STRETCH NOW – SKI BETTER LATER
26th October 2016 | Katie Bamber, PlanetSKI
The Warren Smith Ski Academy is on a UK tour with its off-snow ski technique training sessions. It gives tests, stretches, advice and PlanetSKI has been along to sample and see what it offers.
Warren Smith is the ski trainer of Channel 4’s The Jump and the man with a ski academy in Verbier.
He runs courses all over the world and this autumn has been criss-crossing the UK to help those wanting to improve ahead of the coming season.
Earlier this week he was at the Ellis Brigham store in Covent Garden in central London for his academy and technique tutorial tour.
It has travelled the UK from Scotland to its close in London and is to wrap at the London Ski & Snowboard Show this week.
The main thing pumped throughout the tutorial?
Don’t rush the basics, it will create problems later.
The foundations of skiing with a successful stance and technique for intermediates, advanced and experts are taught when transitioning from snow plough to parallel turns.
“Ski tuition and lessons develop a skier’s ability to move from snow plough to parallel turns far too quickly, without the skier having the basics down,” Warren said.
With a lot of people rushing the first week in their keenness to move on to parallels, they end up missing the initial learning essential for developing technique.
“So much of the foundations are passed over,” Warren said.
There is also the obvious importance of a well fitted boot.
And there are a number of tests (and exercises to thus improve) to work out your flexibility, or the lack of, and if it is hindering your skiing.
There was the drop test for ankle flexibility…
Against a flat wall, with back flat and heels touching it, lower down slowly by bending the knees.
At some point your heels will lift.
Measure the distance dropped (by holding a tape measurer by the hip) to the point of the first heel lifting.
Warren was looking for, as an ideal flex, was a drop of 20cm.
Most were nowhere near, with six out of about 50 getting close.
Not that it says anything about one’s expertise, just how much our flexibility affects our technique and ski ability and how improvement can enhance performance.
From a physiological point of view this flexibility is needed to avoid accidental injury, which can be caused by minor things such as hitting the snow wrong.
Calf stretches needed!
There is the 10-second lateral control test.
On a slippery surface stand with feet on two pices of paper about 80cm to 1m apart with bent legs in a ski pose.
With someone supporting you drag the papers together slowly until feet touch.
Feel the shake!
The test aims to highlight the muscles needing to work (and be strengthened) to help with the problem of A-framing when skiing – a big issue for most.
“There’s a lot of lateral flex in the knee, not just the hinge movement – there’s around 80cm actually,” Warren said.
“Most skiers ski unaware of their knees laterally moving. Professionals work on these muscles a lot.”
Skiing is one of the only sports where the legs move in conjunction with each other. The aim is to get the muscles leg to work together, from feet to glutes.
It comes into play especially in freeriding and freestyle.
Check out the test here, and what Warren has to say on lateral control:
The third exercise looked into hip flexibility for the leg steering range test.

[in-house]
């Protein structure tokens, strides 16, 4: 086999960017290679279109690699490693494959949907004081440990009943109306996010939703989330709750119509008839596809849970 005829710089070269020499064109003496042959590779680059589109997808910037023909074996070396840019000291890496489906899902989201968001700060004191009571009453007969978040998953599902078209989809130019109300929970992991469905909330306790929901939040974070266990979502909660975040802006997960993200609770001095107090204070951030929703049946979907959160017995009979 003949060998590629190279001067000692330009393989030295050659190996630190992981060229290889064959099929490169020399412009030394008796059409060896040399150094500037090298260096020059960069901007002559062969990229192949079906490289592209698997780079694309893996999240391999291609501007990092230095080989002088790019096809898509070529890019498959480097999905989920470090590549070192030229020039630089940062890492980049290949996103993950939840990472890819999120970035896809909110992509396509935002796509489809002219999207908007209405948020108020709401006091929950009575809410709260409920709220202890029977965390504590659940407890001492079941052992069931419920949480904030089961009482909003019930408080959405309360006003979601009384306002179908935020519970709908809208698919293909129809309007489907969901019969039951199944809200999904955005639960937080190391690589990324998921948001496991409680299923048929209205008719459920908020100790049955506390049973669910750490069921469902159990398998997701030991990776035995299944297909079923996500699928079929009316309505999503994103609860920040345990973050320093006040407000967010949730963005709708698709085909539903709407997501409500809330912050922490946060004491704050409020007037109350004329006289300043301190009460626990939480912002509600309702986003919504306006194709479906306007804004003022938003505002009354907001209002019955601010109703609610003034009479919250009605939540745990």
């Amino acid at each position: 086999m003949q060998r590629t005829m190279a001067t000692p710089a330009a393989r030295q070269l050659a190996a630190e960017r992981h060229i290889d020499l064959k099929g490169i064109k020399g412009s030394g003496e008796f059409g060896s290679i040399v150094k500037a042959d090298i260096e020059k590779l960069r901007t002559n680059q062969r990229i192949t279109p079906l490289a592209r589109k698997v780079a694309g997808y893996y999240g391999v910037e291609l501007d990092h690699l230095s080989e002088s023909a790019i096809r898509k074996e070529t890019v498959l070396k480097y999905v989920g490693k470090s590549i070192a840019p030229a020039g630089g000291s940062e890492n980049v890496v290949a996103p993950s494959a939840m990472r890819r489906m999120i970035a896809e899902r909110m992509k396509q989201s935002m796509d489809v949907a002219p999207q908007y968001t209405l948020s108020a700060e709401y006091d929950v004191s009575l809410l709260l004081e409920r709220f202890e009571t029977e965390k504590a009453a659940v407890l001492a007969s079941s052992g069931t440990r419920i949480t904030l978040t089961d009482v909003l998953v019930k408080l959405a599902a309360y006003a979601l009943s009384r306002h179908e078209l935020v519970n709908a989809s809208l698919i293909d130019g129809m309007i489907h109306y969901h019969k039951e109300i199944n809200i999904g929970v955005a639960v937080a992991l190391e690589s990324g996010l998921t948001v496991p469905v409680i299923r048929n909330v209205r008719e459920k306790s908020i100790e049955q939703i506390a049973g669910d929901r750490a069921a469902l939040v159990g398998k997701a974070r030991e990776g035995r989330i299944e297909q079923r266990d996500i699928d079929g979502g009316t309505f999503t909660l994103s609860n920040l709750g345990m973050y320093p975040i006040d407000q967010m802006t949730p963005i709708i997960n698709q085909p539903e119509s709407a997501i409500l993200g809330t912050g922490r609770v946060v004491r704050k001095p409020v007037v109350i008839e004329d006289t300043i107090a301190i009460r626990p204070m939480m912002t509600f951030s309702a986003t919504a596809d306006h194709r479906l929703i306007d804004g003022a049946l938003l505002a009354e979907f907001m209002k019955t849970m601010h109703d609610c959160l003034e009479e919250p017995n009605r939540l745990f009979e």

Warren and his team at the academy are looking for about 80-90 degrees of movement.
Feet facing forward and with someone holding your hips firmly in place step your feet round first to one side then the other, until they cannot rotate any further without moving your hip.
Warren gave the example of the importance of this when skiing steeps where your legs are required to rotate up to 90 degrees without your hips rotating round.
The angle is needed for control and finishing the turns.
Just two people in the crowd managed 70 degrees on both sides.
Definitely a problem area for me, reaching just 50 degrees of range to the left, and 65 to the right.
Stretches help an enormous amount so get to it before you get out there on the slopes to get the most out of your holiday, and lessons.
And here’s the guru getting stuck in, showing us one of the best for glutes.
“Video analysis is a great way to locate your problem areas,” Warren suggested.
“When you ski you usually push yourself to your limits. And that is usually to the limit of your good turn,” the well seasoned coach explained.
And this really just shows the necessity of stretching. Something, I dare say, a fair few of us abandon.
For someone who thought themselves at expert level, my flexibility and results on the test were under, on all three practices, what Warren says he looks for during the academy training.
He also advised that doing stretches for these muscle groups a couple of times a day can reach the desired flexibility levels in just a few weeks, giving the range needed for successful posture and technique when skiing.
STRETCH NOW, and prep for your ski holiday early. You’ll get so much more out of it.
Understanding the dynamics, technique and your own limits (and working on these problems areas) before hitting the slopes will get you improving much faster when out there.
Check out more of Warren’s ski sessions on the snow here:
Warren talking on The Jump:
To find out more about the biomechanics of skiing with Warren and the range tests, visit the website.
And of course you can catch up with Warren and his team at the London Ski & Snowboard Show this week.
See more on Warren at work here with PlanetSKI’s coverage of last year’s The Jump.
See here for the main PlanetSKI news page with all the latest stories from the world of snowsports.
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